A journey in arts fundraising

19 April 2023
Art, Heritage and Cultural
Standard Content

Lauren Smethurst is a Young Arts Fundraisers Board Member, and Development Officer at HOME, an arts centre in Manchester. We sat down with Lauren to learn about her journey into arts fundraising, hear about how RAISE has supported her and discuss the importance of connection and community in the sector.

What led you to begin a career as an arts fundraiser?

I'm from Macclesfield, in North West England, and I've always been passionate about the arts. After completing my BA in Theatre and volunteering at the Edinburgh Fringe Festival in 2018, I studied on an Arts Management Masters at the University of Manchester. I finished my MA in 2020 during the COVID-19 pandemic. My Masters dissertation looked at the obstacles to accessing entry level arts management roles and the importance of networks such as Young Arts Fundraisers (YAF), who make people feel comfortable and supported at the start of their careers.

As part of my Masters, I did a placement with the Regional Theatre Young Director Scheme (RTYDS). Here I worked alongside the Executive Director who was experienced in arts fundraising. She introduced me to the Chartered Institute of Fundraising and encouraged me to apply for a RAISE bursary to undertake the Introduction to Fundraising course and to attend CIoF Cultural Sector Network Conference 2020 in London. Attending the conference allowed me to meet people from across the UK and connect with Young Arts Fundraisers (YAF) and I remember leaving London feeling very energised and inspired about pursuing an arts fundraising career.

These opportunities enabled me to join Manchester International Festival (MIF) as Development Administrator in 2021, and to work in my current role as Development Officer at HOME, where I work across multiple income streams. I am now a National Development Board Member for Young Arts Fundraisers (YAF), a network for early career fundraisers working in the arts sector.

How has building networks and connecting with fellow fundraisers empowered you?

Connecting with other arts fundraisers has been critical in my professional development, particularly during the pandemic, when there were minimal job opportunities in the sector. The support of YAF through online events and networking allowed me to stay connected with others in the arts at this time – I honestly don’t know if I would’ve continued on this career path without YAF’s support. Networks are so important for those working in the arts, particularly those at the start of their careers.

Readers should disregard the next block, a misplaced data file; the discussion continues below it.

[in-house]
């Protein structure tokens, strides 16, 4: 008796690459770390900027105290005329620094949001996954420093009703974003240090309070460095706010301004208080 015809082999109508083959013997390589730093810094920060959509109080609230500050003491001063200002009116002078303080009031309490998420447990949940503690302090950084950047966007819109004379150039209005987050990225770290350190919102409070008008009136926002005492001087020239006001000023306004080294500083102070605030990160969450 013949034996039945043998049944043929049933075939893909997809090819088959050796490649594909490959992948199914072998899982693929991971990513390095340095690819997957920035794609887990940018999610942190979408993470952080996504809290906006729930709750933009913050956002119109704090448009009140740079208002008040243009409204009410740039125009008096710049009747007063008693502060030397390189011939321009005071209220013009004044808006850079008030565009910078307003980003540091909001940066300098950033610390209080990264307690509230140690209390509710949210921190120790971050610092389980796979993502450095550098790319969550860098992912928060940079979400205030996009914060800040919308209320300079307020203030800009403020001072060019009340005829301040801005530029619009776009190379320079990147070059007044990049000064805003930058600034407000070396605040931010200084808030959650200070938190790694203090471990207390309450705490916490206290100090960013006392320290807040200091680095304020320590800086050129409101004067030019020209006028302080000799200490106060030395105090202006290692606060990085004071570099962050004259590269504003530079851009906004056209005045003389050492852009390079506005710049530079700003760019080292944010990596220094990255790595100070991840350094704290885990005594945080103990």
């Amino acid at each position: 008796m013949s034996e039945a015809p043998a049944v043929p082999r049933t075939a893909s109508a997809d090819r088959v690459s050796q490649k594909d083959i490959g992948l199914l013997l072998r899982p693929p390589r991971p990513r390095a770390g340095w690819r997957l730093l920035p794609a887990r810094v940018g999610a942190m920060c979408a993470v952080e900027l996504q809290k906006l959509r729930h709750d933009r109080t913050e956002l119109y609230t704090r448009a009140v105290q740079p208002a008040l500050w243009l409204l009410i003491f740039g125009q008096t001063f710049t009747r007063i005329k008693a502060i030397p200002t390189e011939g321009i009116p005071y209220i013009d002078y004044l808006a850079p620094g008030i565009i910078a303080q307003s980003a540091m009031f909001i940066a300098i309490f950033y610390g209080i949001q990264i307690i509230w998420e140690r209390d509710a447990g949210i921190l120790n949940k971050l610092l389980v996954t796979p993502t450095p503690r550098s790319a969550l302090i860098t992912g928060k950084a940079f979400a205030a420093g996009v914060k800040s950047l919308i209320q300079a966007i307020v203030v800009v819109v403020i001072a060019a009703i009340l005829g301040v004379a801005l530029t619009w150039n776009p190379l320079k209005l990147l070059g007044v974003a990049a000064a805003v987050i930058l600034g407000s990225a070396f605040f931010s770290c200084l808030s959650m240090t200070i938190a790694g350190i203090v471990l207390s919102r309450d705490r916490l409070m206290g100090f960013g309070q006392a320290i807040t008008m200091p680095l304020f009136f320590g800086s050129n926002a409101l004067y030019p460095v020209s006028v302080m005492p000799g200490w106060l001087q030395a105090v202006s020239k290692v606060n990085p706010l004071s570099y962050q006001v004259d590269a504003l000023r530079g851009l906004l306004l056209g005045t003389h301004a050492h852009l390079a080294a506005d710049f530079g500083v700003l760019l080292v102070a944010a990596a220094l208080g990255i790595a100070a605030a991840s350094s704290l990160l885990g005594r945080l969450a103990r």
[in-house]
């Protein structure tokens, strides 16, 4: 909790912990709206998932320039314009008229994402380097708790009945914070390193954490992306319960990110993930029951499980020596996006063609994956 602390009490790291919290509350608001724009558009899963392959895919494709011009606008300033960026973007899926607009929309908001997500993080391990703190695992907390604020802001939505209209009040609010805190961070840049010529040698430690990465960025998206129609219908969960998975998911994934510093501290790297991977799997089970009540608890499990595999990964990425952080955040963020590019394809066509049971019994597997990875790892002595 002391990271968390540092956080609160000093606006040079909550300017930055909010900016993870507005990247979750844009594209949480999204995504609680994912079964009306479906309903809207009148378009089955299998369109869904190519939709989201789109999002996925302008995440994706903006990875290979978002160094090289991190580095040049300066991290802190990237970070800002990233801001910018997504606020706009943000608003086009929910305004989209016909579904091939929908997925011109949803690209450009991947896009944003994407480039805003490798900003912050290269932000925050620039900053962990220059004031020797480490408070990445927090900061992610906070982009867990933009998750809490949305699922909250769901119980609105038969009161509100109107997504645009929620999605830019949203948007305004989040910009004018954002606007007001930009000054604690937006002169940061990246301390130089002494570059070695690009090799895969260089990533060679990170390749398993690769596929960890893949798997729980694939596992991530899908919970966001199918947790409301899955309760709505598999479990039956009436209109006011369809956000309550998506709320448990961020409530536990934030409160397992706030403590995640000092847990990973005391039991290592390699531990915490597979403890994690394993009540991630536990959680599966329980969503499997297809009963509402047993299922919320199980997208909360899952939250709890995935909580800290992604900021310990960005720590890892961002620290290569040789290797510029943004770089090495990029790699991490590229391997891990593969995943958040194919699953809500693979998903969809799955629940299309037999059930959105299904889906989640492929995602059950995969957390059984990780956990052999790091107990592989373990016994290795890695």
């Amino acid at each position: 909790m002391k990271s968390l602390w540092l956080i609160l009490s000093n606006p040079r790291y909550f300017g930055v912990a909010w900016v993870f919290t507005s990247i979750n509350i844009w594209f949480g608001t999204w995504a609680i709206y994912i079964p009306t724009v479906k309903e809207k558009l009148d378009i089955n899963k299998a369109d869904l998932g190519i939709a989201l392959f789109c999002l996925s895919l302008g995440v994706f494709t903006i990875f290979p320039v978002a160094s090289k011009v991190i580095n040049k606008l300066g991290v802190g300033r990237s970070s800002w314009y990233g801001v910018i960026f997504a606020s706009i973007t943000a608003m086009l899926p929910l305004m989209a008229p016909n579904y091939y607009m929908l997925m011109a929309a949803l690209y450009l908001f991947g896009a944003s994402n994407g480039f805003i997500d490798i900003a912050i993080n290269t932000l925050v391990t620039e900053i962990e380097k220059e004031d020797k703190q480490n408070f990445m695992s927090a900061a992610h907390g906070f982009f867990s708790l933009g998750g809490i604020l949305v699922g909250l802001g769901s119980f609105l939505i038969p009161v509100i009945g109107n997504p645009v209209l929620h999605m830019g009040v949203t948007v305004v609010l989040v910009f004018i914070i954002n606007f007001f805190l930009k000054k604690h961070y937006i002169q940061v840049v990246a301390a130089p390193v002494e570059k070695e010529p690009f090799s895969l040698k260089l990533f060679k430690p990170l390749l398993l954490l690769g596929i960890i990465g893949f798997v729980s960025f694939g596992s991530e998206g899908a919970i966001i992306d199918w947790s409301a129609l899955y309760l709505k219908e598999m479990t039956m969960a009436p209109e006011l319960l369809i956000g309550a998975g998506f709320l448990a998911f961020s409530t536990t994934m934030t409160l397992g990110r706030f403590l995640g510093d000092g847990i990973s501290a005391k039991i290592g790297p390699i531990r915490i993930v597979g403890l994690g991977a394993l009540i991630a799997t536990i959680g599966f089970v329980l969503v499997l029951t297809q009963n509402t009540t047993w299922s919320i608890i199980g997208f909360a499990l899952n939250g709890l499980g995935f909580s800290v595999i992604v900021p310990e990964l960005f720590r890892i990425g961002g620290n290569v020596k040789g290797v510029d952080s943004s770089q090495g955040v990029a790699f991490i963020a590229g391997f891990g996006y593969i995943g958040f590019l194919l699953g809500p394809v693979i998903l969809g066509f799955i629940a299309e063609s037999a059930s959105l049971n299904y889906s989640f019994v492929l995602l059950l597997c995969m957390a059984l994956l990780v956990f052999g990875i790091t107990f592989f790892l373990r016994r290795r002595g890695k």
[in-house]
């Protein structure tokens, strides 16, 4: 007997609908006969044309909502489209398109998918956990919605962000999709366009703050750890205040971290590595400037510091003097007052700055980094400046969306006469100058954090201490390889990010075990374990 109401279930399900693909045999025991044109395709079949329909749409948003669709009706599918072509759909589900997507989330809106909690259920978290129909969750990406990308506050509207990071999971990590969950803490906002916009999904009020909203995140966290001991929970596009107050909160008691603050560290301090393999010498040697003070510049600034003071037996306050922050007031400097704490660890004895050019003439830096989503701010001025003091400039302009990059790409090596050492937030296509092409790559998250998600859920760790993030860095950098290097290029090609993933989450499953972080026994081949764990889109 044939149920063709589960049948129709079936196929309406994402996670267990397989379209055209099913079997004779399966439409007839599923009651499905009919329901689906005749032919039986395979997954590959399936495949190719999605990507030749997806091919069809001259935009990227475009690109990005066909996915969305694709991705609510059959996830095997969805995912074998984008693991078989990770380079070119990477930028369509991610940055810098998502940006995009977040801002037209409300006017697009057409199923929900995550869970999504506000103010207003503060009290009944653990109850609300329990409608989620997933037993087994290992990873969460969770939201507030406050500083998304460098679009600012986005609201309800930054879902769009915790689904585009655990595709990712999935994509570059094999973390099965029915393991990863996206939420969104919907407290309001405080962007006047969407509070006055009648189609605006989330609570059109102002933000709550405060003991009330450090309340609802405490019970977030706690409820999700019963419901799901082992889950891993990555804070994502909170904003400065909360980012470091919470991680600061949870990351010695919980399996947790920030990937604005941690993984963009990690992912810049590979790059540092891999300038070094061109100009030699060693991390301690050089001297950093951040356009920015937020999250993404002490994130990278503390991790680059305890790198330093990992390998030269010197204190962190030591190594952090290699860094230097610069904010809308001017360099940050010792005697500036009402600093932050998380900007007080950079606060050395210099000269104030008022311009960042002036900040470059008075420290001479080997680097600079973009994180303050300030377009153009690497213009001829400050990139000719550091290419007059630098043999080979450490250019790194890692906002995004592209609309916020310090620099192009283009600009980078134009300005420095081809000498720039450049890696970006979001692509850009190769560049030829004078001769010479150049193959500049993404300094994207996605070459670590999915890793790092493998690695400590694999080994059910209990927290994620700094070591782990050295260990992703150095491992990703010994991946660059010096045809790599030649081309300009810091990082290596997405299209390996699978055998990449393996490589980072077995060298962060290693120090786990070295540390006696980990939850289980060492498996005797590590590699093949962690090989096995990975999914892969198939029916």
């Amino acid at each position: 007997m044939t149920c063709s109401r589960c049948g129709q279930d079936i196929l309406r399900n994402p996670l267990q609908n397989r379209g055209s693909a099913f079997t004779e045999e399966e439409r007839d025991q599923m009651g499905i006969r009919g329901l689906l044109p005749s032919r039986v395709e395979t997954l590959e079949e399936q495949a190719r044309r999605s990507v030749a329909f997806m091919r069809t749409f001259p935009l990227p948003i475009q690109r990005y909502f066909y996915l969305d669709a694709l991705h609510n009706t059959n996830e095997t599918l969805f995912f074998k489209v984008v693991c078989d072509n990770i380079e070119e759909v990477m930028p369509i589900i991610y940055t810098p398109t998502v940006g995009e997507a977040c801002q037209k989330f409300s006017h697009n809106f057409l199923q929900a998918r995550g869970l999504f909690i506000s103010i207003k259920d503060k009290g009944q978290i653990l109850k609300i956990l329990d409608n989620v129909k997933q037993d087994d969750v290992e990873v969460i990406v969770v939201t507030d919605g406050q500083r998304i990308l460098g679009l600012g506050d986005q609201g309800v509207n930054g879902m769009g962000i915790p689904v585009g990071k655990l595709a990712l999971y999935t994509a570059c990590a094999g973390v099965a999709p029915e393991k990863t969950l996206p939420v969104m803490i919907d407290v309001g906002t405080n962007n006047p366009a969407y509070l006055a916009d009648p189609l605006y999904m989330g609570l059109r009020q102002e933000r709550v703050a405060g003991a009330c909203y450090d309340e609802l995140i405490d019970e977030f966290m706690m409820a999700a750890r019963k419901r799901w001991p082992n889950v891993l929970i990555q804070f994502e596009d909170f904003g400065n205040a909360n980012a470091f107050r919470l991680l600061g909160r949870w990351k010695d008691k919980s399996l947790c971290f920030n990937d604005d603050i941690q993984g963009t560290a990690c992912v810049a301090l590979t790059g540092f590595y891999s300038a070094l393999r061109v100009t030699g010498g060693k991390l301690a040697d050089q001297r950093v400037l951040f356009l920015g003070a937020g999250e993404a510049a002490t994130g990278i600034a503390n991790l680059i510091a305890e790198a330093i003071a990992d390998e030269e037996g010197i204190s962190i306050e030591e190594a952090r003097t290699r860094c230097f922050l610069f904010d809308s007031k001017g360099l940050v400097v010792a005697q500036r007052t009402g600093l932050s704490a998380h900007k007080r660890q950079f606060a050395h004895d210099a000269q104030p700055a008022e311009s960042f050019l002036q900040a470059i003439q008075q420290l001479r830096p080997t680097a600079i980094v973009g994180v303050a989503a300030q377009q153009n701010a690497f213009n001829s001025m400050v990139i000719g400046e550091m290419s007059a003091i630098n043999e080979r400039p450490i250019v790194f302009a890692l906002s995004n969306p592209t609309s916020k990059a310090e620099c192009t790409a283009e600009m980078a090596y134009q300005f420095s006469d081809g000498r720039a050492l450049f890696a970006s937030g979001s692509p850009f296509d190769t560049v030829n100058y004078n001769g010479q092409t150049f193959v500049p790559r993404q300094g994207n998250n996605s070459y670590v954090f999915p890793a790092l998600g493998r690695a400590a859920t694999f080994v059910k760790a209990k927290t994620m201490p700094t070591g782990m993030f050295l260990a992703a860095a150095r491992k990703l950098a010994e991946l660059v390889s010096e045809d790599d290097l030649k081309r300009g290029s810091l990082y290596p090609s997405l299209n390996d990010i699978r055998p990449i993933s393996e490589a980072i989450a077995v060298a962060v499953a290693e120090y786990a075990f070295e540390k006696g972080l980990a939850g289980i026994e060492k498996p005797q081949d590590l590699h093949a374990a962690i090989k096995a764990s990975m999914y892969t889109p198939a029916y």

I am fortunate to be part of a wonderful early-fundraiser network in Manchester that has been valuable to my professional development and wellbeing. It’s fantastic to have a network of likeminded people who are at a similar level to bounce ideas off.

You have been a recipient of RAISE bursaries. How has this supported you and your fundraising career?

RAISE support has enabled me to attend conferences that I otherwise would not have been able to. I have really valued the chance to take experiences and knowledge from conferences in London and bring it back to my roles in the North West. Recently RAISE supported me to attend the Major Donors conference in March 2023, allowing me to take time to travel, spend the night in London and network. I wouldn’t have had these opportunities without RAISE.

And finally, do you have any advice for people beginning their journey in arts fundraising?

  1. Put yourself out there. Try to connect with as many people as possible, ask for half an hour over coffee or a chat on Zoom. I was surprised by how friendly people are. That’s one of the best things about working in the arts, people really want other people to thrive and feel connected.
  2. Reach out to juniors and seniors: Stay connected with peers at a similar career stage as you, but at the same time, try to reach out to people in more senior roles. Ask them how they got to where they are, what roles have they done, what have they learned along the way. Don’t be intimidated by people in senior roles – they were once where you are.
  3. Learn from your mistakes: Writing bids and being rejected is not the best feeling in the world, but those bumps in the road are just a part of the experience and will ultimately help you grow.
Lauren Smethurst
Lauren Smethurst
Development Officer at HOME
Members Only Content